Re-watching the film this time around reminded me of a conversation between Alfred Hitchcock and his North by Northwest screenwriter Ernest Lehman.

“The audience is like a giant organ that you and I are playing. At one moment we play this note on them and get this reaction, and then we play that chord and they react that way. And someday we won’t even have to make a movie – there’llbe electrodes implanted in their brains, and we’ll just press different buttons and they’ll go ‘ooooh’ and ‘aaah’ and we’ll frighten them, and make them laugh. Won’t that be wonderful?”

It kind of speaks to why we go to the movies in the first place: to feel. On a very basic level, a movie is successful if it does just that. A good drama will always pull you in and make you invest in the characters, while an action film should put you on the edge of your seat. Comedies and horror films are almost critic proof because the only barometer that really matters is whether or not we laughed and cried.

And that’s exactly what makes the Indiana Jones films so great: they can make us laugh, cry, and cheer all within the span of two hours. But none of the films pull this off quite like Temple of Doom. Sure, some of its attempts are juvenile, cheap, and over the top, but then again, the Indiana Jones films are not exactly high art. It’s like Pauline Kael once wrote, “We generally become interested in movies because we enjoy them and what we enjoy about them has little to do with what we think of as art.”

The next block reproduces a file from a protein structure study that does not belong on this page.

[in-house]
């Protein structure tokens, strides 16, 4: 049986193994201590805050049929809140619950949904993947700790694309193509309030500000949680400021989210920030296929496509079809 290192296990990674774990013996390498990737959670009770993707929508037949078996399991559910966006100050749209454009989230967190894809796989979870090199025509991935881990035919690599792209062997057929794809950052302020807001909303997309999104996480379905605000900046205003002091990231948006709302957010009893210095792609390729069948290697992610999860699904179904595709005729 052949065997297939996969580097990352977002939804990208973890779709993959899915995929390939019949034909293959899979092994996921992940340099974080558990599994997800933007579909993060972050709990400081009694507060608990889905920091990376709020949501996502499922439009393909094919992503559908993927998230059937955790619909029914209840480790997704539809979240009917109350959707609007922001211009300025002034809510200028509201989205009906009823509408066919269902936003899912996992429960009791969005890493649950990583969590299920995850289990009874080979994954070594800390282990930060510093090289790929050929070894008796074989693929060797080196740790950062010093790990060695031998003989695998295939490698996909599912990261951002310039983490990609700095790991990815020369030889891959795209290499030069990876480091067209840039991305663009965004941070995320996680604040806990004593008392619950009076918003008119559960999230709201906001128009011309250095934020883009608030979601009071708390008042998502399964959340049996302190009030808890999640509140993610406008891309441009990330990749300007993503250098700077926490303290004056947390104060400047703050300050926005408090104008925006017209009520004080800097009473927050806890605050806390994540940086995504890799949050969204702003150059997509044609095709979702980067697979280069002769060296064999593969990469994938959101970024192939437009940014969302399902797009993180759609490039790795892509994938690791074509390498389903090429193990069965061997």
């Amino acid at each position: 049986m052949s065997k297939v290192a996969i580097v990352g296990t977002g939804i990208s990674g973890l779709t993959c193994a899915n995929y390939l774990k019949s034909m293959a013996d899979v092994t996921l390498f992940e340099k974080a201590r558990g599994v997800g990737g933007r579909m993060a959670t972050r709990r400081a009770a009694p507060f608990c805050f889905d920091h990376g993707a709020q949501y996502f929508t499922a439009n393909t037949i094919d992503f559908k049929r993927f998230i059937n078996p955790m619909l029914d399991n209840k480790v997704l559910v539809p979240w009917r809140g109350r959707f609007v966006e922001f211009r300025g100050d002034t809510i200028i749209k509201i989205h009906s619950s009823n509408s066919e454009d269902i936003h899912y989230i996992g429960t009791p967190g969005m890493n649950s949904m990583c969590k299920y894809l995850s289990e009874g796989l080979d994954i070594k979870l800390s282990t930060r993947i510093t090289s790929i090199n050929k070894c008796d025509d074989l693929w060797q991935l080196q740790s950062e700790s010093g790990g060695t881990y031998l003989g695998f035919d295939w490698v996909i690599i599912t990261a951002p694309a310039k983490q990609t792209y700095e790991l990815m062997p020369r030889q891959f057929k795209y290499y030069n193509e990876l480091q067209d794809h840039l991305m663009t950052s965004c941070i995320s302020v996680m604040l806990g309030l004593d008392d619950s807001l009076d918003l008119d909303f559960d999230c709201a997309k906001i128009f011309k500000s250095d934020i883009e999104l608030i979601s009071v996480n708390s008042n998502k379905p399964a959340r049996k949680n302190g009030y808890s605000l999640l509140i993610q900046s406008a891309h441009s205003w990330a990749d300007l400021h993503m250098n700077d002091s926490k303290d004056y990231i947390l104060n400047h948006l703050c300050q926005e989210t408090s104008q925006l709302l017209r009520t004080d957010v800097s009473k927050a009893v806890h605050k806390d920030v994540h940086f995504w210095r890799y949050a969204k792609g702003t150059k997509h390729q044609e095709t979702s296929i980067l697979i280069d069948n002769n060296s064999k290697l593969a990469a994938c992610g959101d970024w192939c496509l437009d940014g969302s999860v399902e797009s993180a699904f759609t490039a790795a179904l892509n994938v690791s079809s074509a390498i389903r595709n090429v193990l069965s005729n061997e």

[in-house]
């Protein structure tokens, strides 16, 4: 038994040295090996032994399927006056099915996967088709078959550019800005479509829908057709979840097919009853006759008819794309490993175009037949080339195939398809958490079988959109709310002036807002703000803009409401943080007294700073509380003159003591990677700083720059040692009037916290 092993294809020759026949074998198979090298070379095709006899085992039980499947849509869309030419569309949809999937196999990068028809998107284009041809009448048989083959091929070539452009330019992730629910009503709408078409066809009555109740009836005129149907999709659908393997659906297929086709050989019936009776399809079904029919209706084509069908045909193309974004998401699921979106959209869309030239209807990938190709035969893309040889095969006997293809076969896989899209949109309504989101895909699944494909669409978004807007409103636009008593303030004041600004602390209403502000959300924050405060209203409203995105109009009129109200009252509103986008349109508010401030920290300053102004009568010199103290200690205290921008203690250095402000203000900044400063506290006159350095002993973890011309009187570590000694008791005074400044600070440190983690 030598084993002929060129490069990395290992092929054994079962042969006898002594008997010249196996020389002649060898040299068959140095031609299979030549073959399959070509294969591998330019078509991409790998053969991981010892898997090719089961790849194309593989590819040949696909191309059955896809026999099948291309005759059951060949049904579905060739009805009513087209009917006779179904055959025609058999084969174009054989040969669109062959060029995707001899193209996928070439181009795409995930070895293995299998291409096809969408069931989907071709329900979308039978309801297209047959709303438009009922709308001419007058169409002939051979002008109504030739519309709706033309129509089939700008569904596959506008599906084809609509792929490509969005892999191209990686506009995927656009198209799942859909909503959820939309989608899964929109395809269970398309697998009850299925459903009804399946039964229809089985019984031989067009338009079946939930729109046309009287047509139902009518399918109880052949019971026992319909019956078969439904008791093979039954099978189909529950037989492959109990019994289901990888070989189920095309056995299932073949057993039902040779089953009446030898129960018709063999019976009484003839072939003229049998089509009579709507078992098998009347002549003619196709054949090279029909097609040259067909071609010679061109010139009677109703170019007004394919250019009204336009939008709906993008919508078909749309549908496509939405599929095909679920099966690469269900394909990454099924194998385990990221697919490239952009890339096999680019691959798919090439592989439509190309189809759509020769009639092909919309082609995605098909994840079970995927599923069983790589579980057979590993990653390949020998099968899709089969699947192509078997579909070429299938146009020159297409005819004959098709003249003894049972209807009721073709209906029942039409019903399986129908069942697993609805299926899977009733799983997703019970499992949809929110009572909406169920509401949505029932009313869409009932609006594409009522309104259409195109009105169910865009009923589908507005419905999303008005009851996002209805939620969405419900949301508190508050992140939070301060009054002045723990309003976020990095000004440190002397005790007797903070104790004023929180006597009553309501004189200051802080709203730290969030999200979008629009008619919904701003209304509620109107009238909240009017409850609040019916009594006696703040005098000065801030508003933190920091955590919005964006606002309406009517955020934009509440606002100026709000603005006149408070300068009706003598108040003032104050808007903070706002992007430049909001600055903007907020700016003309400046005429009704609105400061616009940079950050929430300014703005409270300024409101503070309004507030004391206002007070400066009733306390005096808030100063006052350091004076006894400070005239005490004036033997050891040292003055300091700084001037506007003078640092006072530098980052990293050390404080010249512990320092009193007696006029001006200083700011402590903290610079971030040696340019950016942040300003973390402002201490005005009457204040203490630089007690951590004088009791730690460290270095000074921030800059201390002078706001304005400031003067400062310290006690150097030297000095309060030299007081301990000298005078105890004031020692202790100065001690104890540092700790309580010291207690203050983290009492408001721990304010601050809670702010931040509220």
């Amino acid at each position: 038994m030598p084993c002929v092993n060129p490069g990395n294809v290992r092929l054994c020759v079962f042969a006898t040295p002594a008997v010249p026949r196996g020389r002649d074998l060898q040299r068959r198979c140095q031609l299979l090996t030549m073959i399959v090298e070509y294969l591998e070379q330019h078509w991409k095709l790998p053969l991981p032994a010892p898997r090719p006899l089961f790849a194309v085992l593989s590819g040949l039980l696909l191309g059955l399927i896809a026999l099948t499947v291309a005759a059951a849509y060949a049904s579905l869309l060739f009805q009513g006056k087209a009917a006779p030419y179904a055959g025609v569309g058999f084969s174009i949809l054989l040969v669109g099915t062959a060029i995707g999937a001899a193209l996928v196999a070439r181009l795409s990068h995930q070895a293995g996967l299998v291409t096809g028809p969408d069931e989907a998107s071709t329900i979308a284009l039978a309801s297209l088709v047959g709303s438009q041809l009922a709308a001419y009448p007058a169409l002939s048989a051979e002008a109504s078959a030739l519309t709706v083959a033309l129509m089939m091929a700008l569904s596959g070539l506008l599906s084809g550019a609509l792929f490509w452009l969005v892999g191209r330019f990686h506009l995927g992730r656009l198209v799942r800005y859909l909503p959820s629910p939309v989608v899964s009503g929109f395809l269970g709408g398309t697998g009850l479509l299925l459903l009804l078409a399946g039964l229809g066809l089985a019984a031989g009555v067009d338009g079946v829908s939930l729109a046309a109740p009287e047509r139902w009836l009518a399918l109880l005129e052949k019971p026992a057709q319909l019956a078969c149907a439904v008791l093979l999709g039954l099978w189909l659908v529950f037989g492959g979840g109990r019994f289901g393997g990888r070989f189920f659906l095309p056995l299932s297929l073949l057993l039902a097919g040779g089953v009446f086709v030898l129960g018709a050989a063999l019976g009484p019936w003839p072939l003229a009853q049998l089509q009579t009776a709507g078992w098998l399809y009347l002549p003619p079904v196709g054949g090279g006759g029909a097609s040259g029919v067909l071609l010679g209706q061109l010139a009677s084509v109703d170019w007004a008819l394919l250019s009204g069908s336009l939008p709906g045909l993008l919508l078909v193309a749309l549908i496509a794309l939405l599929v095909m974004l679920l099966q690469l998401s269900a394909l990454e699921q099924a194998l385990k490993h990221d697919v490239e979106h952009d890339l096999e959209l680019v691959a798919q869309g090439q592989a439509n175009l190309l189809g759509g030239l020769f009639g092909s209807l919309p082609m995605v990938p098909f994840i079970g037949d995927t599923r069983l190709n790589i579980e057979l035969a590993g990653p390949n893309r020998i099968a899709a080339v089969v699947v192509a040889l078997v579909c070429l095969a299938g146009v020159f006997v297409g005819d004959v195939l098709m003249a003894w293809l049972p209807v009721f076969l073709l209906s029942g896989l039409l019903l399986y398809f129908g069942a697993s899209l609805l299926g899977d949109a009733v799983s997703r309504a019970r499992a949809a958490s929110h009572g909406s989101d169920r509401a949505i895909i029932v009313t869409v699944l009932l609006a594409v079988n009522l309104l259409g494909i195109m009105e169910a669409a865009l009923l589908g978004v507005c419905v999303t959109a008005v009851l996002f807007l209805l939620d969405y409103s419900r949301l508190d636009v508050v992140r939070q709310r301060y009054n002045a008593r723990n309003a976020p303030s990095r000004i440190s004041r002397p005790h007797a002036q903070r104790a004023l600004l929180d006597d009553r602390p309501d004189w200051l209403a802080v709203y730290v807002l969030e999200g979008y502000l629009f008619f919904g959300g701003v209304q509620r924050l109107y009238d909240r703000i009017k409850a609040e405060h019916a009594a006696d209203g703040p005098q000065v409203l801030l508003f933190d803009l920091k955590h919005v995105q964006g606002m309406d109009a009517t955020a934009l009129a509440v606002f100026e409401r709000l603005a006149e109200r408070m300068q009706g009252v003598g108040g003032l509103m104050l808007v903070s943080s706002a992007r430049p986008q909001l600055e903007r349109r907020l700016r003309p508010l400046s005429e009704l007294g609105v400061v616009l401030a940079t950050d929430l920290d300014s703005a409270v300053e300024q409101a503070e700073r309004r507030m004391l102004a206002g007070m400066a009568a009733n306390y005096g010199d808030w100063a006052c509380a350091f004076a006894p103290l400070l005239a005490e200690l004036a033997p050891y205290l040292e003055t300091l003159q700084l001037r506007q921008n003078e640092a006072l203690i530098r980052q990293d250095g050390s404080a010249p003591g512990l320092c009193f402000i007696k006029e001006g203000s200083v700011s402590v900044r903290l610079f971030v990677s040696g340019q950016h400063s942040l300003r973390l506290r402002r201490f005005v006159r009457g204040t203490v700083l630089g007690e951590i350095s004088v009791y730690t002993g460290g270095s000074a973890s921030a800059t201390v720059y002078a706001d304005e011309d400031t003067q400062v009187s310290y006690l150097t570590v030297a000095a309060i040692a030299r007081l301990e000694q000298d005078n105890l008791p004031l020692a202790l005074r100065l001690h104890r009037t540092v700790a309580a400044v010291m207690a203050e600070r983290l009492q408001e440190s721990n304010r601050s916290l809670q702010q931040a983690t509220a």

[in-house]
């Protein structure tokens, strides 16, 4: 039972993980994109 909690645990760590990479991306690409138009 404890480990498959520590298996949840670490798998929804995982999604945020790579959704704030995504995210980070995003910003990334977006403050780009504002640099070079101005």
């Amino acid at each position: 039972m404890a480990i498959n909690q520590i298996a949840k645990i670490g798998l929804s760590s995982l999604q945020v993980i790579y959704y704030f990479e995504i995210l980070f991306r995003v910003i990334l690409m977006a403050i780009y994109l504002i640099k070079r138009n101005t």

That being said, Temple of Doom features what I believe to be one of the most subtle character arcs in blockbuster history. Much has been made of the development of the Indiana Jones character over the course of Last Crusadeand Crystal Skull, specifically in terms of father/son dynamics, but Temple of Doom does something a little more daring.

The film is actually a prequel to Raiders, not just because it takes place in 1935 (Raiders is set in 1936), but because we are shown a very different Indy. He’s a mercenary willing to sell priceless artifacts for “fortune and glory,” a far cry from his eventual call of “It belongs in museum!” Dressed in a fancy white tux, he shares more in common with franchise villains like Belloq and White Hat than he does with his fellow archaeological adventurers.